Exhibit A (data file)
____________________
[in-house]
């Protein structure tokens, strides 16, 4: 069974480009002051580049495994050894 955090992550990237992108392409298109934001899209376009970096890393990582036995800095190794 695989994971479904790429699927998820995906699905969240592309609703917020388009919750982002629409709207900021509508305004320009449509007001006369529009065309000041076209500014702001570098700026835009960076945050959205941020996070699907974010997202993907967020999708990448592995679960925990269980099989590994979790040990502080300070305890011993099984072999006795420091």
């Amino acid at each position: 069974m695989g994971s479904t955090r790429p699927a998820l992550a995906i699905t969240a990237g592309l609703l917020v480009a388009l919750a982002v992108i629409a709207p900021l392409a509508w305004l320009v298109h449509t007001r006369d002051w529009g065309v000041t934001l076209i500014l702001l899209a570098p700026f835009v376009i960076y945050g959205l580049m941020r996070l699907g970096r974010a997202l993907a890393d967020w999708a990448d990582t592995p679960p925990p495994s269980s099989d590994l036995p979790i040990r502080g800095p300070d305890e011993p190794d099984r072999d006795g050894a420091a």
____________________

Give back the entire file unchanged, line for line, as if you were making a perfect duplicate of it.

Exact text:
[in-house]
């Protein structure tokens, strides 16, 4: 069974480009002051580049495994050894 955090992550990237992108392409298109934001899209376009970096890393990582036995800095190794 695989994971479904790429699927998820995906699905969240592309609703917020388009919750982002629409709207900021509508305004320009449509007001006369529009065309000041076209500014702001570098700026835009960076945050959205941020996070699907974010997202993907967020999708990448592995679960925990269980099989590994979790040990502080300070305890011993099984072999006795420091």
């Amino acid at each position: 069974m695989g994971s479904t955090r790429p699927a998820l992550a995906i699905t969240a990237g592309l609703l917020v480009a388009l919750a982002v992108i629409a709207p900021l392409a509508w305004l320009v298109h449509t007001r006369d002051w529009g065309v000041t934001l076209i500014l702001l899209a570098p700026f835009v376009i960076y945050g959205l580049m941020r996070l699907g970096r974010a997202l993907a890393d967020w999708a990448d990582t592995p679960p925990p495994s269980s099989d590994l036995p979790i040990r502080g800095p300070d305890e011993p190794d099984r072999d006795g050894a420091a």